ACTS International
Home Page of ACTS International
Home Page of ACTS InternationalHow to Find and Know God without having to be religiousLife Help Articles dealing with faith, family, and practical helps for purposeful livingDaily and Weekend Encounters with more than a third-of-a-million worldwide subscribersSupport the Work of ACTS International a not-for-profit organization. Donations are tax deductible for U.S. donorsCurrent report on the ministries and services of ACTS InternationalOnline Store of ACTS ... ACTS CommunicationsAbout ACTS International
ACTS International Home Page Click here for the current issue of  Daily Encounter
         
     
   
Tell a Friend Site Map Share and/or Bookmark
   
         
   
Articles > About Faith: > Why Does God Allow Suffering?

Why Does God Allow Suffering?

More than a hundred years ago, a lonely, poor boy from Germany came to the United States. His first job was for four dollars a week as a helper in a tiny store in Ohio. Since the owner allowed him to sleep at night in a big packing case in the store without paying any rent, he was able to save one dollar a week.

His next job at a bank paid him eight dollars a week. Here he slept in a loft over the bank office and continued to save all he could. One day he saw some musical instruments for sale that reminded him how he and his friend back in Germany used to make such instruments. So he sent his life's savings of $700 to his friends in Germany and had them ship a supply of their instruments.

The first shipment sold very quickly. He sent for more and was on his way to becoming a successful businessman. The business this boy started eventually manufactured such musical instruments as pianos, organs, music boxes, and player pianos. It became a multimillion dollar business. The boy's name? Rudolph Wurlitzer. Chances are, had this boy not started out lonely and penniless, he wouldn't have achieved what he did. His difficult circumstances generated the motivation that made him successful.

Life's like that. Because we live in a sinful world, difficult times, economic hardships, business setbacks, sicknesses, sorrows, heartbreaks, and crises come to all of us at some time. When they do, we often feel like we've struck out and failed. However, the only real failure in life is not to get up one more time than we've been knocked down.

The Chinese have two characters
for the word, crisis – the means
danger; the other, opportunity.

The Chinese have two characters for the word crisis—one means danger; the other, opportunity. How right they are! In every crisis there is a danger of becoming better or bitter, or of being defeated or accepting the opportunity for growth. The question is: How can we turn crises and suffering into opportunities?

First, we need to realize that we have a choice. Our difficulties can make us bitter or better. They can become a stumbling block or a stepping stone. They can make us resentful or we can see in them an opportunity to be creative. The choice, however, is ours.

In ancient times people used an instrument called a tribulum. It was used to beat grain in order to divide the chaff from the wheat. It's the word from which we get our word "tribulation." In the development of human character it's tribulation that divides "the chaff from the wheat." In the Bible it says, "We also rejoice in our sufferings because we know that suffering produces perseverance; perseverance, character; and character, hope."1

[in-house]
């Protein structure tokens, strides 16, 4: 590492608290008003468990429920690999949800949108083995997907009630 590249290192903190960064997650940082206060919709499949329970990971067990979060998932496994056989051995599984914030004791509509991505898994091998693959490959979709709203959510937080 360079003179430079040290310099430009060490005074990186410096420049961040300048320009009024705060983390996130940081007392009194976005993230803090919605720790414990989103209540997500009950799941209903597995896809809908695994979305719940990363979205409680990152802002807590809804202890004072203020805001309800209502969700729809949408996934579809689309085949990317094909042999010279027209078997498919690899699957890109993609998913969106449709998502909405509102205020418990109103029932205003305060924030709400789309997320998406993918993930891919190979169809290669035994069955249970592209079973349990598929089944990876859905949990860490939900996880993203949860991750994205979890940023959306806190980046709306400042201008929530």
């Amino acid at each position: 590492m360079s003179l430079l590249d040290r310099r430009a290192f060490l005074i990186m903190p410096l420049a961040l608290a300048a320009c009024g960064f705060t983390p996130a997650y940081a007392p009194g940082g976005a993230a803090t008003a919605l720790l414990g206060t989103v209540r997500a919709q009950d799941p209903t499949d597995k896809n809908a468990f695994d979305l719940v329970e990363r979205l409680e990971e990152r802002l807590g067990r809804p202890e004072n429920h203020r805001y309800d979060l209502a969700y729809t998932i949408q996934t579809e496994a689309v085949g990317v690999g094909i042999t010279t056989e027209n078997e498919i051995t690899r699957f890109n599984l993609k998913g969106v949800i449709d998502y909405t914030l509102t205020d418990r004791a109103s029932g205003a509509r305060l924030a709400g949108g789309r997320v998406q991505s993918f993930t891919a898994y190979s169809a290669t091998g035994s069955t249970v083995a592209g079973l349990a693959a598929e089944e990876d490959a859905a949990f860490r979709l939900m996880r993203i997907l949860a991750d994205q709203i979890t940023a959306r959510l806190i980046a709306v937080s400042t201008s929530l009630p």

Second, we need to accept and master our problems—not run from them. Most of us remember the story of Daniel being thrown into the lions' den because of his religious convictions. Imagine what might have happened had Daniel denied his problem, or if he had rebelled—and justifiably so—against being thrown into the den and then struggled desperately to get out. The lions probably would have torn him to shreds in short order. Daniel didn't even try to defend himself—against the authorities or the lions. As terrifying as it was, Daniel accepted his situation. I can imagine him thinking, "I'm in this predicament. I can't escape. How can I make the best of it?"

Undoubtedly, it was the acceptance of his situation as well as his faith in God that saved him. Note, though, his faith didn't save him from the lion's den. It saved him in it! Sometimes, or even often in life, before God is going to deliver us from difficult circumstances, we need to find deliverance in them.

Continued on Page Two


All articles on this website are written by
Richard (Dick) Innes unless otherwise stated.



   
    Back to Return to previous page Previous Page    
         
       
   
Site Map   Top
   
     
         
Find Peace With God footer
 
  ARTICLES
About God
About Faith
Relationships
Success/Failure
Solutions
Recovery
Ask the Teacher
Better Living Tips
Friendship
Words of Love
Words of Inspiration
People Power for Jesus
Simple and Effective Witnessing for Christ

SITE TRANSLATIONS
Spanish Espanol
French Francois

  DEVOTIONS
Devotionals
Daily Encounter
Weekend Encounter
Encuentros Diarios
Archives
Subscribe
When God Is Silent
Prayer Partners
  Needed

Special Needs

BIBLE HELPS
Helps and Studies
Today's Reading
Annual Reading

  QUOTES AND TESTS
Today's Quotes
Happiness Test
Stress Test

ACTS IN ACTION

ACTS Websites
ACTS in Action Report

COMMUNICATIONS

Syndicate ACTS Articles
"I Hate Witnessing"
   Audio—No Charge

Opening Closed Minds
Effective Communications
Jesus, the Communicator
Punching Holes in
   the Darkness

  REPORTS
About ACTS
Be an ACTS Friend

MISC.
People Power Invite
Links
Weather
Privacy Policy
Snail-Mail List
Contact Us/Feedback

ACTS BOOKSTORE
Online Bookstore


Site Map
Report problems to ACTS International
All pages in this site © Copyright 2005-2017 by ACTS International
P.O. Box 73545, San Clemente, CA 92673 U.S.A.
 
HOME   Daily Encounter  Find Peace With God